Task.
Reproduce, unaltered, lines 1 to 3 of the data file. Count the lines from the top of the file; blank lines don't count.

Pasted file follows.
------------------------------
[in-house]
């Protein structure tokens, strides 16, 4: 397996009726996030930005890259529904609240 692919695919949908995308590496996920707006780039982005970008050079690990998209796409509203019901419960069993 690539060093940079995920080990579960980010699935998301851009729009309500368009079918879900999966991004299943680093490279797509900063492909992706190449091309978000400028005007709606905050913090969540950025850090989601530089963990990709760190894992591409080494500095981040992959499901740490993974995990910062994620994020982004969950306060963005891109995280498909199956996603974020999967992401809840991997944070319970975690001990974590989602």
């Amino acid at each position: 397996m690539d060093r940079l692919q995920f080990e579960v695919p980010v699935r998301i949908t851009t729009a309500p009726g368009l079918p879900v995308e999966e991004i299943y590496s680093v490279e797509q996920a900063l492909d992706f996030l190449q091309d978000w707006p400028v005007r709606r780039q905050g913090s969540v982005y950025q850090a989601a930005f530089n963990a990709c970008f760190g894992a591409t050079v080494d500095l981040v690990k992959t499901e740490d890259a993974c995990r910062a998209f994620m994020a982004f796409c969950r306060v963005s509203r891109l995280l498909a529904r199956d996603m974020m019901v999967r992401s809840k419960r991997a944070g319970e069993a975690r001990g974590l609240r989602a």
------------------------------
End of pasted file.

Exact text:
[in-house]
């Protein structure tokens, strides 16, 4: 397996009726996030930005890259529904609240 692919695919949908995308590496996920707006780039982005970008050079690990998209796409509203019901419960069993 690539060093940079995920080990579960980010699935998301851009729009309500368009079918879900999966991004299943680093490279797509900063492909992706190449091309978000400028005007709606905050913090969540950025850090989601530089963990990709760190894992591409080494500095981040992959499901740490993974995990910062994620994020982004969950306060963005891109995280498909199956996603974020999967992401809840991997944070319970975690001990974590989602």
């Amino acid at each position: 397996m690539d060093r940079l692919q995920f080990e579960v695919p980010v699935r998301i949908t851009t729009a309500p009726g368009l079918p879900v995308e999966e991004i299943y590496s680093v490279e797509q996920a900063l492909d992706f996030l190449q091309d978000w707006p400028v005007r709606r780039q905050g913090s969540v982005y950025q850090a989601a930005f530089n963990a990709c970008f760190g894992a591409t050079v080494d500095l981040v690990k992959t499901e740490d890259a993974c995990r910062a998209f994620m994020a982004f796409c969950r306060v963005s509203r891109l995280l498909a529904r199956d996603m974020m019901v999967r992401s809840k419960r991997a944070g319970e069993a975690r001990g974590l609240r989602a």